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Child Abuse Negl. 2010 Mar;34(3):161-71. doi: 10.1016/j.chiabu.2009.08.012.

Identifying experiences of physical and psychological violence in childhood that jeopardize mental health in adulthood.

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School of Social Work, Institute for Health, Health Care Policy, and Aging Research, Rutgers, The State University of New Jersey, 536 George Street, New Brunswick, NJ 08901, USA.



This study examined associations between profiles of physical and psychological violence in childhood from parents and two dimensions of mental health in adulthood (negative affect and psychological well-being). Profiles were distinguished by the types of violence retrospectively self-reported (only physical, only psychological, or both psychological and physical violence), as well as by the frequency at which each type of violence reportedly occurred (never, rarely, or frequently).


Multivariate regression models were estimated using data from the National Survey of Midlife in the U.S. (MIDUS). An adapted version of the Conflict Tactics Scales (CTS) was used to collect respondents' reports of physical and psychological violence in childhood from each parent. Respondents also reported on current experiences of negative affect and psychological well-being.


Regarding violence from mothers, reports of frequent psychological violence-even when coupled with never or rarely having experienced physical violence-were associated with more negative affect and less psychological well-being in adulthood. Nearly all profiles of violence in childhood from fathers-with the exception of reports of rare physical violence only-were associated with poorer adult mental health.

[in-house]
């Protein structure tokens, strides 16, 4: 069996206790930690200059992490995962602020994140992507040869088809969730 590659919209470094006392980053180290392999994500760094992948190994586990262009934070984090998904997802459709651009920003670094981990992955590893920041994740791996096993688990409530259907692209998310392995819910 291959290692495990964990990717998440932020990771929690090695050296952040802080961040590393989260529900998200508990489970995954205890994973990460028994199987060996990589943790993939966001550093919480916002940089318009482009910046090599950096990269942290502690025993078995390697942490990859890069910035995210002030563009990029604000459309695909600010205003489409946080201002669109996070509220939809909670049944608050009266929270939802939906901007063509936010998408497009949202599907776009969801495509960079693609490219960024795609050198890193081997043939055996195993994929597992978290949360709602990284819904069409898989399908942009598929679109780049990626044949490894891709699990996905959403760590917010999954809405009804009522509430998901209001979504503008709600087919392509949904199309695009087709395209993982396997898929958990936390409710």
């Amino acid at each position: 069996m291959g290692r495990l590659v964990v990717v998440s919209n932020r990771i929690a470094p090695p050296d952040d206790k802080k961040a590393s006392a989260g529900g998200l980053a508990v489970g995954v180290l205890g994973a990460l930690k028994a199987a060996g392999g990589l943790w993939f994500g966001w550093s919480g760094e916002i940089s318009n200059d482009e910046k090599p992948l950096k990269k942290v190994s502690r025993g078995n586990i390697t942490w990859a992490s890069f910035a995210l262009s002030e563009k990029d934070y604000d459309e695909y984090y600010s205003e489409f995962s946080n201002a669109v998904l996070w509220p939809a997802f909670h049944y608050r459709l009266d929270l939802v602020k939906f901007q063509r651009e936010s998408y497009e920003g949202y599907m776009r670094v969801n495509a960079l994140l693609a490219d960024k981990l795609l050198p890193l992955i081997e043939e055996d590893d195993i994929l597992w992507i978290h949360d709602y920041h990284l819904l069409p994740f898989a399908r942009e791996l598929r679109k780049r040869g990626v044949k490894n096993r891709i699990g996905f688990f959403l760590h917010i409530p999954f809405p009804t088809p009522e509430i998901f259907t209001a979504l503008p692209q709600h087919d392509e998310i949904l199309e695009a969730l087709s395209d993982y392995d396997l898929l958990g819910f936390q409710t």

Results provide evidence that frequent experiences of psychological violence from parents-even in the absence of physical violence and regardless of whether such violence is from mothers or fathers-can place individuals' long-term mental health at risk. Moreover, frequent physical violence from fathers-even in the absence of psychological violence-also serves as a risk factor for poorer adult mental health.


Findings provide additional empirical support for the importance of prevention and intervention efforts directed toward children who experience physical and psychological violence from parents, as well as among adults who reportedly experienced in childhood only one type of violence and especially psychological violence at high levels of frequency.

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